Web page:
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Cysteine-Rich Secretory Proteins (CRISPs) from Venomous Snakes: An Overview of the Functional Diversity in a Large and Underappreciated Superfamily

1
Faculty of Pharmaceutical Sciences, Hokkaido University, Faculty of Pharmaceutical Sciences, Hokkaido University, Kita-12, Nishi-6, Kita-ku, Sapporo 060-0812, Japan
2
Department of Biological Sciences, National University of Singapore, Singapore 117543, Singapore
3
Department of Chemistry, Faculty of Science, Fukuoka University, 19-1, 8-chomeNanakuma, Jonan-ku, Fukuoka 814-0180, Japan
*
Author to whom correspondence should be addressed.
Toxins 2020, 12(3), 175; https://doi.org/10.3390/toxins12030175
Received: 17 February 2020 / Revised: 10 March 2020 / Accepted: 10 March 2020 / Published: 12 March 2020
The CAP protein superfamily (Cysteine-rich secretory proteins (CRISPs), Antigen 5 (Ag5), and Pathogenesis-related 1 (PR-1) proteins) is widely distributed, but for toxinologists, snake venom CRISPs are the most familiar members. Although CRISPs are found in the majority of venoms, very few of these proteins have been functionally characterized, but those that have been exhibit diverse activities. Snake venom CRISPs (svCRISPs) inhibit ion channels and the growth of new blood vessels (angiogenesis). They also increase vascular permeability and promote inflammatory responses (leukocyte and neutrophil infiltration). Interestingly, CRISPs in lamprey buccal gland secretions also manifest some of these activities, suggesting an evolutionarily conserved function. As we strive to better understand the functions that CRISPs serve in venoms, it is worth considering the broad range of CRISP physiological activities throughout the animal kingdom. In this review, we summarize those activities, known crystal structures and sequence alignments, and we discuss predicted functional sites. CRISPs may not be lethal or major components of venoms, but given their almost ubiquitous occurrence in venoms and the accelerated evolution of svCRISP genes, these venom proteins are likely to have functions worth investigating. View Full-Text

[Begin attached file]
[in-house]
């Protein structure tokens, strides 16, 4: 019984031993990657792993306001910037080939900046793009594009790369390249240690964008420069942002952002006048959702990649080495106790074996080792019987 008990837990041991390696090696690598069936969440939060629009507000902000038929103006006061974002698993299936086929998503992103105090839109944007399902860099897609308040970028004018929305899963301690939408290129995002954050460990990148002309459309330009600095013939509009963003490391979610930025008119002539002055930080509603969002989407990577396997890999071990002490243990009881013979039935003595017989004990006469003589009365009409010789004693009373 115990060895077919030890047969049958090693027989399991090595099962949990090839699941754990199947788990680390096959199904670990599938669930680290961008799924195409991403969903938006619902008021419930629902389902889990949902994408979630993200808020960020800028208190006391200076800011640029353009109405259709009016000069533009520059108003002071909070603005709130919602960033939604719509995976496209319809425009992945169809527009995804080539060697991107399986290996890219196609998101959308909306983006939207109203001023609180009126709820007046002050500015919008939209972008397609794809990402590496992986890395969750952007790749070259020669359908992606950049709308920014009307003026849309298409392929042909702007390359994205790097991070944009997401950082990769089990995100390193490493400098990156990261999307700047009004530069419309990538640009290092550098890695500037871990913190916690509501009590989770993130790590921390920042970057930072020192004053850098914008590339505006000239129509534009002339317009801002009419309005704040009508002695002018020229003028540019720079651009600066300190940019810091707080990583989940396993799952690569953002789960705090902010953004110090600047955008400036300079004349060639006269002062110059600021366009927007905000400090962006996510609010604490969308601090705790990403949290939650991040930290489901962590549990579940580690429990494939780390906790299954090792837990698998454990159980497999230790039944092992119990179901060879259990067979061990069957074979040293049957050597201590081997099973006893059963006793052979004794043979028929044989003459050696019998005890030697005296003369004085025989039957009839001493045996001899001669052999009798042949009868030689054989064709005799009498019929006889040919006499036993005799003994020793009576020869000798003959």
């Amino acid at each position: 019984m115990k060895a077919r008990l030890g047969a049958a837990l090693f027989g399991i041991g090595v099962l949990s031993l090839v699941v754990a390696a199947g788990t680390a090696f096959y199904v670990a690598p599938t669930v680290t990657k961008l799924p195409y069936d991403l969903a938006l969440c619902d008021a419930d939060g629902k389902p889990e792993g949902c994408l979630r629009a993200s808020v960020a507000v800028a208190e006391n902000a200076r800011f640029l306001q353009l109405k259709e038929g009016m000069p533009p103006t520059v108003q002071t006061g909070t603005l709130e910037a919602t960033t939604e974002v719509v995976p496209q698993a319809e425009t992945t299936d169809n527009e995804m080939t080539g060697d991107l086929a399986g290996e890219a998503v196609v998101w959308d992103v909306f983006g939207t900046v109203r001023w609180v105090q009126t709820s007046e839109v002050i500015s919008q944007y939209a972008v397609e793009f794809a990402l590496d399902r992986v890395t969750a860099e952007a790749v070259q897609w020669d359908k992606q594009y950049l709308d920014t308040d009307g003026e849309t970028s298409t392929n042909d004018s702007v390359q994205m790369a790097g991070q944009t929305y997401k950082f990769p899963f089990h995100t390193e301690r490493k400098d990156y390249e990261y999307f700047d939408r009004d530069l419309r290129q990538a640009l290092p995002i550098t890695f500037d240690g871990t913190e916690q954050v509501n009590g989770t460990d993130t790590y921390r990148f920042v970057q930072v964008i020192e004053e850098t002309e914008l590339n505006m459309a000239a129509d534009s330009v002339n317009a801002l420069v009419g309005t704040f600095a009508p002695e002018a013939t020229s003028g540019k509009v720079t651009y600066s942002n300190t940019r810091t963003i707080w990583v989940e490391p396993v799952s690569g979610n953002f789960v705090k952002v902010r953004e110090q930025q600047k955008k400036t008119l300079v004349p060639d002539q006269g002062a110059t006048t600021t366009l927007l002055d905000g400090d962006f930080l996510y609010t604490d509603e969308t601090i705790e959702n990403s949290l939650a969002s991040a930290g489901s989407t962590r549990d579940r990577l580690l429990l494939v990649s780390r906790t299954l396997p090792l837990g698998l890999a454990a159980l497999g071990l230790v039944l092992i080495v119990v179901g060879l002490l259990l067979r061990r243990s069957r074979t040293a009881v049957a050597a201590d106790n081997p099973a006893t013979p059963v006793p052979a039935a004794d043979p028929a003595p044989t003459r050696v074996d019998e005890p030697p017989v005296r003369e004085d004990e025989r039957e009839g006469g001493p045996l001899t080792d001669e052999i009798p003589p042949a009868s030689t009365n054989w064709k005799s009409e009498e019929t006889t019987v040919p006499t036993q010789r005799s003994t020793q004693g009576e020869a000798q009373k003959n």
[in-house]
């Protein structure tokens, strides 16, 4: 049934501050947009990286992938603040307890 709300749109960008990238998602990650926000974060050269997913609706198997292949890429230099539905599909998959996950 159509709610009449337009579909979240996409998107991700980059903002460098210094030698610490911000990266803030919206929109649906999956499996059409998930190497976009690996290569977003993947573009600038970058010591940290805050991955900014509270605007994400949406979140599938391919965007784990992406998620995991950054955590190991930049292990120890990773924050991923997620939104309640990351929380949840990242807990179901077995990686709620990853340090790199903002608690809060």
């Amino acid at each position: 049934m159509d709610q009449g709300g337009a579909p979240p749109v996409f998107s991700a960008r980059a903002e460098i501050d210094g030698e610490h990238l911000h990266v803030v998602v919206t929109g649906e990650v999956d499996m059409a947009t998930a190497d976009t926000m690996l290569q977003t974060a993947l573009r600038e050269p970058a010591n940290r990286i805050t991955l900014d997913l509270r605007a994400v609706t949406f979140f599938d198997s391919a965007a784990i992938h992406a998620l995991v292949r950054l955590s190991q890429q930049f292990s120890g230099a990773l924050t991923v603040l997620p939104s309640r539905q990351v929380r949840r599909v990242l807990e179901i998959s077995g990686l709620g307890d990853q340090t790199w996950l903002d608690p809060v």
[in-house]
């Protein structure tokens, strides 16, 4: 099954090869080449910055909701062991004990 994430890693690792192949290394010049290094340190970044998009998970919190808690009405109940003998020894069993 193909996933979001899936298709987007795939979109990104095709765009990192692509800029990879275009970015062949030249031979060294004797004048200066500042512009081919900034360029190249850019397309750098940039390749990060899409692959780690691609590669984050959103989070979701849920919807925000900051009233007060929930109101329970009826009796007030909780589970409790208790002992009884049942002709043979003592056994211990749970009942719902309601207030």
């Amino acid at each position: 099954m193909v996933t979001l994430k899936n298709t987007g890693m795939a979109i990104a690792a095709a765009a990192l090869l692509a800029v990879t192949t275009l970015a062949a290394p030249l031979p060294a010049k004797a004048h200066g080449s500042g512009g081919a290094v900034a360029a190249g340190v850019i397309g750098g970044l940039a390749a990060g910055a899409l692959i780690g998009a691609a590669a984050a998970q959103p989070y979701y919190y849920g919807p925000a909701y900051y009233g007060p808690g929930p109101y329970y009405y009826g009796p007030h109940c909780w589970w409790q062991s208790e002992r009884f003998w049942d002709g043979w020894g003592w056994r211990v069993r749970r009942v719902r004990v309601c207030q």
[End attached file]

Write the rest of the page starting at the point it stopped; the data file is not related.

Keywords: CAP superfamily; ion channel blockage; salivary component; co-factors CAP superfamily; ion channel blockage; salivary component; co-factors
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Tadokoro, T.; M. Modahl, C.; Maenaka, K.; Aoki-Shioi, N. Cysteine-Rich Secretory Proteins (CRISPs) from Venomous Snakes: An Overview of the Functional Diversity in a Large and Underappreciated Superfamily. Toxins 2020, 12, 175.

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